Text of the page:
Speech to text apps!
One of my own experiments has been the use of using speech to text apps to try and transcribe my rambling feels before I polish it up on the computer. It’s been a mixed of results but I can tell you that it has given me a faster output when I’m struggling hard against my own laziness. I could lay in bed and comfortably knock out 1000 words using the app called Speechnotes. What’s great is that you just control the punctuation with your fingertips while you go ahead with the spurge of thoughts. Sometimes it feels a little rambly and not really great, but it sure digs deep and helps with the whole thinking aloud aspect.
After that, I just copied and paste it to a draft and had it uploaded to WordPress. Which makes it easier to jump on the laptop the next day and edit the darn thing. It’s quick and easy and makes the whole blogging on the go a faster experience.
I highly recommend trying this method if you don’t mind talking out your feelings. I haven’t tried it in public but it’s definitely great when you’re laying in bed and want to “write” but you don’t want to get out and turn on the computer or lights.
It’s intimate and personal and you really get to show your raw feelings. There will be a ton of filler words and repetitive phrases that we tend to latch onto when we are speaking, but that is nothing to worry about when you get to chipping away those pieces to focus on the good bits of what you want to say.
It’s like the classic old-school writer with the little recorder and getting ideas down for the next session at the old typewriter. Instead, it’s more efficient and more direct and, in a way, less work and writing.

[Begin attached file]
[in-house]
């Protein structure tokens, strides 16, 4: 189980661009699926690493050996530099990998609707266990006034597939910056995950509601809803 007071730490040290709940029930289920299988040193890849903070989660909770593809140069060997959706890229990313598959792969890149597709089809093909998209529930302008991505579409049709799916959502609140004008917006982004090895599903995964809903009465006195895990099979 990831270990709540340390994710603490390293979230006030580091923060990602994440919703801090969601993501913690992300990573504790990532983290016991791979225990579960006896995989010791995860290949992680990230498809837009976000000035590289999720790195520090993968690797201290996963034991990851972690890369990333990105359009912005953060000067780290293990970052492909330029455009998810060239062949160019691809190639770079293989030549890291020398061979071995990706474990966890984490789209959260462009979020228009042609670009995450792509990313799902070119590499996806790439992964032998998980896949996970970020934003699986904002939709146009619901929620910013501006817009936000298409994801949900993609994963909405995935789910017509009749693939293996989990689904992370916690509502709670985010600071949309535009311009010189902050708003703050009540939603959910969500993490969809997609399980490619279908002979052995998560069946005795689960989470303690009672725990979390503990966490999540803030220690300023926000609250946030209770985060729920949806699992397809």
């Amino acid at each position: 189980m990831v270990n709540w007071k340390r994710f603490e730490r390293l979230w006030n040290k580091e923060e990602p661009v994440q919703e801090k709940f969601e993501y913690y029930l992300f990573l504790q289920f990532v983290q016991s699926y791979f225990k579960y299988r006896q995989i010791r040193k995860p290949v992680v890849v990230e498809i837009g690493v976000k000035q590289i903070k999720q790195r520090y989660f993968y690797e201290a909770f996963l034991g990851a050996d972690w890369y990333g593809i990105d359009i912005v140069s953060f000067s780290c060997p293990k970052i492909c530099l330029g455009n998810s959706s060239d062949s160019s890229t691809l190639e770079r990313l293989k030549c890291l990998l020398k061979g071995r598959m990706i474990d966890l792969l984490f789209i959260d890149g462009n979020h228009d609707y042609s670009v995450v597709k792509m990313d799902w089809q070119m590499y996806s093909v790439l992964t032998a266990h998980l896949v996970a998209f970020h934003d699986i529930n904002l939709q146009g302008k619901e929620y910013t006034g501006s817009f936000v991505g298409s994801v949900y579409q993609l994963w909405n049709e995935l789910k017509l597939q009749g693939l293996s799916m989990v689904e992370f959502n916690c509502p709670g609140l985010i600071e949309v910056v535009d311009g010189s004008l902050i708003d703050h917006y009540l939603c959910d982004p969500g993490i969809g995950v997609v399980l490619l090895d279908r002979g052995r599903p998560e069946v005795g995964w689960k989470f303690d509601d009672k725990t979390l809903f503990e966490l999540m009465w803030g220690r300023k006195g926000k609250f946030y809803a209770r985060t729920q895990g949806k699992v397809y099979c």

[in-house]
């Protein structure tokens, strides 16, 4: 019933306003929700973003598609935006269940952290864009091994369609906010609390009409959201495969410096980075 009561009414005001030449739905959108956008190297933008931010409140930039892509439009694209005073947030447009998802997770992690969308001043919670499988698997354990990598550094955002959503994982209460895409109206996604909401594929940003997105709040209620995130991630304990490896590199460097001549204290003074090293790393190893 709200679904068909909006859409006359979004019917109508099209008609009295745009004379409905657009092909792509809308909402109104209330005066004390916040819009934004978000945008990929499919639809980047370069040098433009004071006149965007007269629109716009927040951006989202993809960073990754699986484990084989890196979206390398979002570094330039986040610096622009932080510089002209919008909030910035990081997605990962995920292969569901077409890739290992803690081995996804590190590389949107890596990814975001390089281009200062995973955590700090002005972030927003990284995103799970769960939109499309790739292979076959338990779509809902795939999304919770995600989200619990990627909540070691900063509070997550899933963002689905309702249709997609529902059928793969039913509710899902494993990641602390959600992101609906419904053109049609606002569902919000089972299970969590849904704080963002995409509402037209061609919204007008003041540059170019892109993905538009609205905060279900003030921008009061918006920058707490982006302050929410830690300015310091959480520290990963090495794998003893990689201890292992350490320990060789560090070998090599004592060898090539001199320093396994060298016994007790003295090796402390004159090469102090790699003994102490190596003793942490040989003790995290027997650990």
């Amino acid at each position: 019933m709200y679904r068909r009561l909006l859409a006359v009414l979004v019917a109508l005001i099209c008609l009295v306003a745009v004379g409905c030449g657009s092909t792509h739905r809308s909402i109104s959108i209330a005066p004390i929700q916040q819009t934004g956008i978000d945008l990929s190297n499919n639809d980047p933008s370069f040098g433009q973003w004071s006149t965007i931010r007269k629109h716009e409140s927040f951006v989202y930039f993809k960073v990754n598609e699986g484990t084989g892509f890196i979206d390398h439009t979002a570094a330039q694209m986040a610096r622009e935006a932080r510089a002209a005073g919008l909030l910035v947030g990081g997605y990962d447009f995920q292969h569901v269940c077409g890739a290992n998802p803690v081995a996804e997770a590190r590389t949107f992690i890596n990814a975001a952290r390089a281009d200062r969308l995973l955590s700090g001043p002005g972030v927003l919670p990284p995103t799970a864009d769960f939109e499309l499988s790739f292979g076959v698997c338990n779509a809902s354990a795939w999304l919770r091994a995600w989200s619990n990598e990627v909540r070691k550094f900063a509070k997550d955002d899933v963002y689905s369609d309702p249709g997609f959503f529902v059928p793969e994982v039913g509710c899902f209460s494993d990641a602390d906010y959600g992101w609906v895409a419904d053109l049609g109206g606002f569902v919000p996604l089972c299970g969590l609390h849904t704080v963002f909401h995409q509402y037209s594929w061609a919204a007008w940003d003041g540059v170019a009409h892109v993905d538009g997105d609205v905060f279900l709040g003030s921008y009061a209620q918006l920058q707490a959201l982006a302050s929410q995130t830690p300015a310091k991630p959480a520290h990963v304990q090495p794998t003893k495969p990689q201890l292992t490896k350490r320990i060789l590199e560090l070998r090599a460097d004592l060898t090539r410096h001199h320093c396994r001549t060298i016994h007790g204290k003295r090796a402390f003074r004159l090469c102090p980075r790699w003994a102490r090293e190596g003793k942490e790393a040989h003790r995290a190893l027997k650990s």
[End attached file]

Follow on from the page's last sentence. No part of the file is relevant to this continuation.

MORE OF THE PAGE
Less writing? Really? Isn’t that against the whole love of writing?
Sure. Yeah, whatever. But it sure saves time and gets you at the good parts like remixing your notes and connecting new thoughts. For me, I’m open to the thought of writing and connecting myself to the computer. Some older writers are having a hard time keeping focus but for me, a little jazz music and some coffee and a timer are all you need to have a good time working away.
So, next time you are out and about, a small device can be a quick way to get some ideas and if you can’t get the words down fast enough. Maybe it’s time to let go of old romantic ideals of what writing truly is based on the merits of the tools of the old and embrace and learn the new ways. I still have my typewriter in the closet and I’m writing on a 30-year-old IBM Model M keyboard – but I’m trying my best to optimize all the tools at my disposal.
Because think about. We humans started storytelling without the written word and were oral storytellers, so doesn’t it make sense to embrace the method and use it to our advantage? To hear the rhythm and music of our words as we try and create something addictive to the ears? I think that is something we should all do.
In the future, I will experiment with a longer speech-to-text session, as I have only begun to discover other people who have tried this – even for writing books and possibly screenplays! It would bring a whole new meaning to dialogue writing for sure.